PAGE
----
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Ukraine Prevails, Russia Imploding, China Leads


1Too good not to share.

Sveinald Ingvarsson, of course, is a  pseudonym.


By Sveinald Ingvarsson

I thought about building this chart 6 months ago, but it looks better now. Formal multilateral collaborative defence arrangement between Norway, Sweden and Finland, between the Baltic States and Poland, between the Poles, Baltics and Scandinavia. Bilateral defence collaboration arrangements between Poland, the Baltics and Ukraine. Ukraine now forming bilateral relationships with Israel and Turkey, while it appears Turkey might be restoring ties with Israel.

In parallel, Canada, UK and US are forming bilateral relationships with Ukraine, while NATO is building an alliance relationship with Ukraine.

Russia successfully hobbled NATO and the EU unity by compromising the Germans and the French through infiltration of industry, politics and media. Yet this play failed to stop the formation of an anti-Russian bloc within NATO and the EU, from Oslo through to Kiev. Meddling in Syria is now seeing this bloc now expand to encompass Turkey and Israel.

Wildcards are Belarus and Kazakhstan both of whom seem to have remarkably good bilateral relations with Ukraine. As Russia’s economy collapses, they are more likely to realign to Kiev simply as Kiev becomes the economic lifeline via the EU, and the Ukrainians are not bullies like the “Moskals”.

The Chinese have probably studied this well as the timing of their Silk Road project meshes with this remarkably well. The game will be to make lots of money and build relationships along the Silk Road into the EU. The future “Eurasia” will be the Silk Road between the EU and China, not Putin’s grand vision. Russia is economically a midget compared to the EU and China. The Silk Road provides the opportunity Central Asia and the Caucasus lost when the Tsarist Empire colonised them, destroying a trade route that existed since antiquity.

The challenge for the West is managing the development of Central Asia so it does not become a gaggle of dysfunctional Chinese vassals – Ukraine is a potential political gateway for the West into the post-Soviet republics.

Russia having self destructed is now inevitably a vassal of China – China will buy it out when the Russian economy tanks, and the Federation starts to fragment. Vassalhood was predicted 18 months ago – but it seems the Chinese are being especially kind to Russia, letting them dangle and completely self-destruct, before playing their move.

The big question is whether China will see its interests best served by creating a bigger mess in Central Asia, as they seem to be doing in the West Pacific, or whether sanity prevails. There are ample economic opportunities for both China and the West in the resuscitation of the Silk Road, so the question remains whether loony geopolitics or enlightened self interest end up driving China’s play. That is something I cannot predict and would not even think about trying. The insane play in the Senkakus and South China Sea is convincing proof of loony geopolitics getting ahead of sane enlightened self interest.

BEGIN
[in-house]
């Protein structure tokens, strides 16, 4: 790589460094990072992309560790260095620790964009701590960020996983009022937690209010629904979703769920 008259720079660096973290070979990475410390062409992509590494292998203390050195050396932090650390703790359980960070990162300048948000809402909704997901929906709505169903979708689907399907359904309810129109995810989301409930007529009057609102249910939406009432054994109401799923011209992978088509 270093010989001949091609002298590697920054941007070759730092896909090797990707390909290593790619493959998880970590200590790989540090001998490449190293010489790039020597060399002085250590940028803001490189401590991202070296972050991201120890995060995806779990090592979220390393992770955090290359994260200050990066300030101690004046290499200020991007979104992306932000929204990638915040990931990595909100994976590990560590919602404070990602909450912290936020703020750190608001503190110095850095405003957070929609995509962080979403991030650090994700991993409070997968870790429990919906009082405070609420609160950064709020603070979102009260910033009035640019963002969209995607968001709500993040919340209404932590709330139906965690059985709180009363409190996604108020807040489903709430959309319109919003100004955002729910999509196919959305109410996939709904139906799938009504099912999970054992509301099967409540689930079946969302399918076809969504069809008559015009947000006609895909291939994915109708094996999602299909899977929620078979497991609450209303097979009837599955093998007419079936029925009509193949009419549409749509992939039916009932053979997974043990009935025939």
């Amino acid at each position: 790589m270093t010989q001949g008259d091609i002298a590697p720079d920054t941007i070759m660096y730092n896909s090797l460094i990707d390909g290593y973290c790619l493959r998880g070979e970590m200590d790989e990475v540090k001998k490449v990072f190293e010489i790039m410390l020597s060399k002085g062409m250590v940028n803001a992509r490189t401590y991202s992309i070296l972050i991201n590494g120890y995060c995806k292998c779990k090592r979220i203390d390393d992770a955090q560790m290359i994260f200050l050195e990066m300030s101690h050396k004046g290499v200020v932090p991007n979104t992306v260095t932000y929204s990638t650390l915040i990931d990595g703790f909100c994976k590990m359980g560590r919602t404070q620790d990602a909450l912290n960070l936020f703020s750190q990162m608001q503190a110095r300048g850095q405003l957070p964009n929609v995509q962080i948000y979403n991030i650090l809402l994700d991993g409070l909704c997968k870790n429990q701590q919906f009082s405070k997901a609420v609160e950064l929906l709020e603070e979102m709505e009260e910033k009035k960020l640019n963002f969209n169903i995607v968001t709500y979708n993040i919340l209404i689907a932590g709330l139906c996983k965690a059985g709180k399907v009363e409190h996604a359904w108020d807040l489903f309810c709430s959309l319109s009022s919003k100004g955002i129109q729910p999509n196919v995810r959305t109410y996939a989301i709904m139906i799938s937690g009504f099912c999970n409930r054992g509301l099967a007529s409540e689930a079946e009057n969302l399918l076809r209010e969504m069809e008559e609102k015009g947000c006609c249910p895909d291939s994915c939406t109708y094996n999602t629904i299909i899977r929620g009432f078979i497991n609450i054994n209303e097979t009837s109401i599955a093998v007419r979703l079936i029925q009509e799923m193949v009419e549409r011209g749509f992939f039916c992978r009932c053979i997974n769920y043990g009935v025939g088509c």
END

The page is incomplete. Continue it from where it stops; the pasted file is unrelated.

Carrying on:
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2 thoughts on “Ukraine Prevails, Russia Imploding, China Leads

  1. This is really good take on current geopolitics in this area. albeit a bit optimistic re: Belarus and Kazakhstan.

  2. Not understanding the significance of the pseudonym, it would be hard for me to comment on this. I mean I have to ask myself: is this like an Onion parody? 🙂
    I just say this because it seems like much of the analysis depends on Russia’s economy both being dependent on oil and, in isolation, low oil prices. The analysis also depends on the consumers of oil having the advantage. I believe the consumers only have a temporary advantage.
    Putin said that was going to create a Military Industrial Complex and to a certain extent he has.
    One advantage of a MIC is that it acts as a hedge in a resource specific economy. The US, as an example, has long used theirs for job bills coming out of their legislature Enough so as to call it a MIGC.
    As for oil consumers having the advantage, I think it is a little early to make that calculation, considering Putin’s hedge.
    With China so heavily vested in the south and east, I have a hard time believing their movement to the west (Silk Road) is anything more than a way to secure an oil supply, from which Putin may see some profit coming by way of his MIC and security connections. While profits may be slow coming from the Ukraine, he seems to be doing better from the Syrian (southwest) and Afghanistan (south east) directions.

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